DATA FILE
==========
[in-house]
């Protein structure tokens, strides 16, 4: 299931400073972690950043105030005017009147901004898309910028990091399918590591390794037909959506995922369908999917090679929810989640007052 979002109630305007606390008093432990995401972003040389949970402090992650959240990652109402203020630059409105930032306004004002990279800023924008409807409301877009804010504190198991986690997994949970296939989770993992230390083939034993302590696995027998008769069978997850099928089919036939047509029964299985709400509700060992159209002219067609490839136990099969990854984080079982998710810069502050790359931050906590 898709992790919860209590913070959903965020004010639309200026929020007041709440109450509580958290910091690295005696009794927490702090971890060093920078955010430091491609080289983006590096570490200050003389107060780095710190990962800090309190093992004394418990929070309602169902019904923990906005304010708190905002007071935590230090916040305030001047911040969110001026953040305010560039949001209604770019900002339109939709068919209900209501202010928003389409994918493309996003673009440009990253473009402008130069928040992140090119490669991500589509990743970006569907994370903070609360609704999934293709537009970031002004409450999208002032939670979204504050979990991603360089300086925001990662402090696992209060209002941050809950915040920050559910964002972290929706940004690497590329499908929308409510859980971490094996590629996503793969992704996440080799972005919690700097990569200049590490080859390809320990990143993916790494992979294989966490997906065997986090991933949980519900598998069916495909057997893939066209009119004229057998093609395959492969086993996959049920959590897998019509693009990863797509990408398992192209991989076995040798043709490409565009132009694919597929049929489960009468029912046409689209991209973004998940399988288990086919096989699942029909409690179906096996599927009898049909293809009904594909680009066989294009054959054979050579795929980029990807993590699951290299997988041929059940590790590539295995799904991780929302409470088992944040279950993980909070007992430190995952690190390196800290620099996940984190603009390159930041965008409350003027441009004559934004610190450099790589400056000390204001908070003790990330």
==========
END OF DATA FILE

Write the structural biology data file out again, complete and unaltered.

[in-house]
């Protein structure tokens, strides 16, 4: 299931400073972690950043105030005017009147901004898309910028990091399918590591390794037909959506995922369908999917090679929810989640007052 979002109630305007606390008093432990995401972003040389949970402090992650959240990652109402203020630059409105930032306004004002990279800023924008409807409301877009804010504190198991986690997994949970296939989770993992230390083939034993302590696995027998008769069978997850099928089919036939047509029964299985709400509700060992159209002219067609490839136990099969990854984080079982998710810069502050790359931050906590 898709992790919860209590913070959903965020004010639309200026929020007041709440109450509580958290910091690295005696009794927490702090971890060093920078955010430091491609080289983006590096570490200050003389107060780095710190990962800090309190093992004394418990929070309602169902019904923990906005304010708190905002007071935590230090916040305030001047911040969110001026953040305010560039949001209604770019900002339109939709068919209900209501202010928003389409994918493309996003673009440009990253473009402008130069928040992140090119490669991500589509990743970006569907994370903070609360609704999934293709537009970031002004409450999208002032939670979204504050979990991603360089300086925001990662402090696992209060209002941050809950915040920050559910964002972290929706940004690497590329499908929308409510859980971490094996590629996503793969992704996440080799972005919690700097990569200049590490080859390809320990990143993916790494992979294989966490997906065997986090991933949980519900598998069916495909057997893939066209009119004229057998093609395959492969086993996959049920959590897998019509693009990863797509990408398992192209991989076995040798043709490409565009132009694919597929049929489960009468029912046409689209991209973004998940399988288990086919096989699942029909409690179906096996599927009898049909293809009904594909680009066989294009054959054979050579795929980029990807993590699951290299997988041929059940590790590539295995799904991780929302409470088992944040279950993980909070007992430190995952690190390196800290620099996940984190603009390159930041965008409350003027441009004559934004610190450099790589400056000390204001908070003790990330």